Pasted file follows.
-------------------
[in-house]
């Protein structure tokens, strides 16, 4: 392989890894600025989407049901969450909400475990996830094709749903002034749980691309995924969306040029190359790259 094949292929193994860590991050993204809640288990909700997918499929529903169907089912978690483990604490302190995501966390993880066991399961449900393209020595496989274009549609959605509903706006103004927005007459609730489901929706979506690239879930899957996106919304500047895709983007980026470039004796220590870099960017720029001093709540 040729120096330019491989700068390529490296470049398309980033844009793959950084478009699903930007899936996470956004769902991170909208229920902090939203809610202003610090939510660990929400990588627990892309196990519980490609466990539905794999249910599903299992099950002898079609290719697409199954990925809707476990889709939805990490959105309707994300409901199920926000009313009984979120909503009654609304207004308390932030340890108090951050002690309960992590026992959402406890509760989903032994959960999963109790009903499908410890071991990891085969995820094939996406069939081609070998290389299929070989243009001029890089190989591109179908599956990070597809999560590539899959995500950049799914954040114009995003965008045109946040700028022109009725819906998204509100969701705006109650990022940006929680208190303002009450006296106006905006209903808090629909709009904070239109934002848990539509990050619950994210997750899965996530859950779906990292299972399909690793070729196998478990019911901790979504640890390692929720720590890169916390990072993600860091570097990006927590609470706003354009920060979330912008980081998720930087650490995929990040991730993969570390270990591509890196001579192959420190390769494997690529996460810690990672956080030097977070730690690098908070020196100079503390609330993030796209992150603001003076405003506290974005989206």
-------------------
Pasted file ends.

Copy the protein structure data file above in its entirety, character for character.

[in-house]
């Protein structure tokens, strides 16, 4: 392989890894600025989407049901969450909400475990996830094709749903002034749980691309995924969306040029190359790259 094949292929193994860590991050993204809640288990909700997918499929529903169907089912978690483990604490302190995501966390993880066991399961449900393209020595496989274009549609959605509903706006103004927005007459609730489901929706979506690239879930899957996106919304500047895709983007980026470039004796220590870099960017720029001093709540 040729120096330019491989700068390529490296470049398309980033844009793959950084478009699903930007899936996470956004769902991170909208229920902090939203809610202003610090939510660990929400990588627990892309196990519980490609466990539905794999249910599903299992099950002898079609290719697409199954990925809707476990889709939805990490959105309707994300409901199920926000009313009984979120909503009654609304207004308390932030340890108090951050002690309960992590026992959402406890509760989903032994959960999963109790009903499908410890071991990891085969995820094939996406069939081609070998290389299929070989243009001029890089190989591109179908599956990070597809999560590539899959995500950049799914954040114009995003965008045109946040700028022109009725819906998204509100969701705006109650990022940006929680208190303002009450006296106006905006209903808090629909709009904070239109934002848990539509990050619950994210997750899965996530859950779906990292299972399909690793070729196998478990019911901790979504640890390692929720720590890169916390990072993600860091570097990006927590609470706003354009920060979330912008980081998720930087650490995929990040991730993969570390270990591509890196001579192959420190390769494997690529996460810690990672956080030097977070730690690098908070020196100079503390609330993030796209992150603001003076405003506290974005989206």